Paying It Forward at Cal Academy
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Editor's Note: “Serving the community ingrained in the ethos of UC San Francisco,” proudly proclaims the university web- site. Indeed, as members of a health sciences university, UCSF students and staff are devoted to improving the lives of people throughout the world.
For many, this passion for public service extends beyond their career aspirations. This column highlights these altru- istic individuals as well as the organizations they serve.
Please email firstname.lastname@example.org if you would like your organiza- tion to be featured in “Paying it Forward.”
~ Jenny Qi
By Erin Oswald
During my first year in graduate school, I quickly learned that I needed some sort of outside-of-lab activity, or else I would go crazy. I tried a smattering of hobbies, from rock climbing to making wall art out of wire (that didn’t end well), but nothing ever stuck.
After TA-ing during my second year, I realized that I enjoy teaching. I like preparing lectures and inventing creative ways to explain complex topics. And if I am to be completely honest, I feel encouraged by having people actually listen to what I am saying.
Soon after the quarter was over, I saw that the California Academy of Sciences was looking for new volunteer docents. After a few quick interviews, I was accepted into the program, given a huge binder of reading materials and enrolled in a series of training lectures.
The lectures covered a wide range of topics, from the history of the Academy to how fossils are dated. Even with a science background, I learned a lot of new information, including ways to engage visitors in scientific conversations without being overbearing or over-boring.
After the training, I was able to work on the floor as a docent. New docents are asked to volunteer for 10.5 hours per month (split into three shifts).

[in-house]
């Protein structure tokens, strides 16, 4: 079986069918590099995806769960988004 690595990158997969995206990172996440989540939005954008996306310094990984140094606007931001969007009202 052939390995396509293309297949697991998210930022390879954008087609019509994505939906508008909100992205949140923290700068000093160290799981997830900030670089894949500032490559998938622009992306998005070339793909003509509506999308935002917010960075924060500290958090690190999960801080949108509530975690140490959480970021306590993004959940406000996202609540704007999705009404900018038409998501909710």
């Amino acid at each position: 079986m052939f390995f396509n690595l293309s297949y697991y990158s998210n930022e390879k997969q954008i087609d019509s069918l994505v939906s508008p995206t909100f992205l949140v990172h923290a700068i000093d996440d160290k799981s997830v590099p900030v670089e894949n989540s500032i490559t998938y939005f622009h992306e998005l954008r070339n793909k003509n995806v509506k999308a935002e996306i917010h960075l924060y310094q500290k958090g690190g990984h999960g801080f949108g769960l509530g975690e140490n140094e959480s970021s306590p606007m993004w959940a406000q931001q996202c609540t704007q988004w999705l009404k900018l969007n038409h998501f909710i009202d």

During a shift, my duties include helping guests understand the exhibits and encouraging them to think about how they relate to the animal or information they are observing.
Many docents refer to themselves as “interactive signs” that assist in making the museum more relatable.
I claim I am there to make guests actively think, instead of mindlessly wandering around looking at dead things. Whether or not I actually accomplish this goal, or just annoy people, is an entirely different story.
I would highly recommend the docent program to any creative individuals who have an interest in improving the way they teach to both scientists and non-scientists.
Perks of being a volunteer docent include access to a tremendous community of nature enthusiasts with a lot of great life advice (most of them are retirees from quite successful careers), invites to all the fancy parties held at the Academy (as a guest, not a volunteer!) and a plethora of fun facts to impress your friends with.
More information on being a docent and other volunteer opportunities at the Academy can be found under the “Get Involved” tab on the California Academy of Sciences website (calacademy.org/).
Erin Oswald is a third-year graduate student in the Biomedical Sciences.